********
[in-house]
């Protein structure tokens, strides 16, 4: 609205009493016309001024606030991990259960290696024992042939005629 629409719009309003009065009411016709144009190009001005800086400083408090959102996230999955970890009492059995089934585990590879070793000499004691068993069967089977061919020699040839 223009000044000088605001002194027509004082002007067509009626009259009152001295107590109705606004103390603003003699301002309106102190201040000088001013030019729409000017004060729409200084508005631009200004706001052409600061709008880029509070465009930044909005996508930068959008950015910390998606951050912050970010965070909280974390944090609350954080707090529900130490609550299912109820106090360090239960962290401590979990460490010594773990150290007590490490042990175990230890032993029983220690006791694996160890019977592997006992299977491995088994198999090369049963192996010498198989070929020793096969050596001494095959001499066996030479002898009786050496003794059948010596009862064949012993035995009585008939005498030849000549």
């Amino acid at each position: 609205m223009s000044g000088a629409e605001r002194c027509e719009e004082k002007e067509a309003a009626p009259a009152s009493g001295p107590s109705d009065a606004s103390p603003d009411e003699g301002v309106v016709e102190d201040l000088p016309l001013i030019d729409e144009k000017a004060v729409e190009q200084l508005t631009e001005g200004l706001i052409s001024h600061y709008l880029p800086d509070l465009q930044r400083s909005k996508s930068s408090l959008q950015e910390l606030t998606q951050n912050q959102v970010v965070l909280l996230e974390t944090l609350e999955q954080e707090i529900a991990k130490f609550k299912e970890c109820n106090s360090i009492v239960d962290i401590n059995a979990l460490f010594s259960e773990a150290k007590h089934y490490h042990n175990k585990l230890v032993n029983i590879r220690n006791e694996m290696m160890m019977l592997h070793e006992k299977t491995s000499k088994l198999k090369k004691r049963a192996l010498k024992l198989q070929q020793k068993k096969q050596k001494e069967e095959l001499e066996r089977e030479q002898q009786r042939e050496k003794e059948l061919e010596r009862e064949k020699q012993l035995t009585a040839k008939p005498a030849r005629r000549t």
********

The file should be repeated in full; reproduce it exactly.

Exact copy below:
[in-house]
């Protein structure tokens, strides 16, 4: 609205009493016309001024606030991990259960290696024992042939005629 629409719009309003009065009411016709144009190009001005800086400083408090959102996230999955970890009492059995089934585990590879070793000499004691068993069967089977061919020699040839 223009000044000088605001002194027509004082002007067509009626009259009152001295107590109705606004103390603003003699301002309106102190201040000088001013030019729409000017004060729409200084508005631009200004706001052409600061709008880029509070465009930044909005996508930068959008950015910390998606951050912050970010965070909280974390944090609350954080707090529900130490609550299912109820106090360090239960962290401590979990460490010594773990150290007590490490042990175990230890032993029983220690006791694996160890019977592997006992299977491995088994198999090369049963192996010498198989070929020793096969050596001494095959001499066996030479002898009786050496003794059948010596009862064949012993035995009585008939005498030849000549």
């Amino acid at each position: 609205m223009s000044g000088a629409e605001r002194c027509e719009e004082k002007e067509a309003a009626p009259a009152s009493g001295p107590s109705d009065a606004s103390p603003d009411e003699g301002v309106v016709e102190d201040l000088p016309l001013i030019d729409e144009k000017a004060v729409e190009q200084l508005t631009e001005g200004l706001i052409s001024h600061y709008l880029p800086d509070l465009q930044r400083s909005k996508s930068s408090l959008q950015e910390l606030t998606q951050n912050q959102v970010v965070l909280l996230e974390t944090l609350e999955q954080e707090i529900a991990k130490f609550k299912e970890c109820n106090s360090i009492v239960d962290i401590n059995a979990l460490f010594s259960e773990a150290k007590h089934y490490h042990n175990k585990l230890v032993n029983i590879r220690n006791e694996m290696m160890m019977l592997h070793e006992k299977t491995s000499k088994l198999k090369k004691r049963a192996l010498k024992l198989q070929q020793k068993k096969q050596k001494e069967e095959l001499e066996r089977e030479q002898q009786r042939e050496k003794e059948l061919e010596r009862e064949k020699q012993l035995t009585a040839k008939p005498a030849r005629r000549t």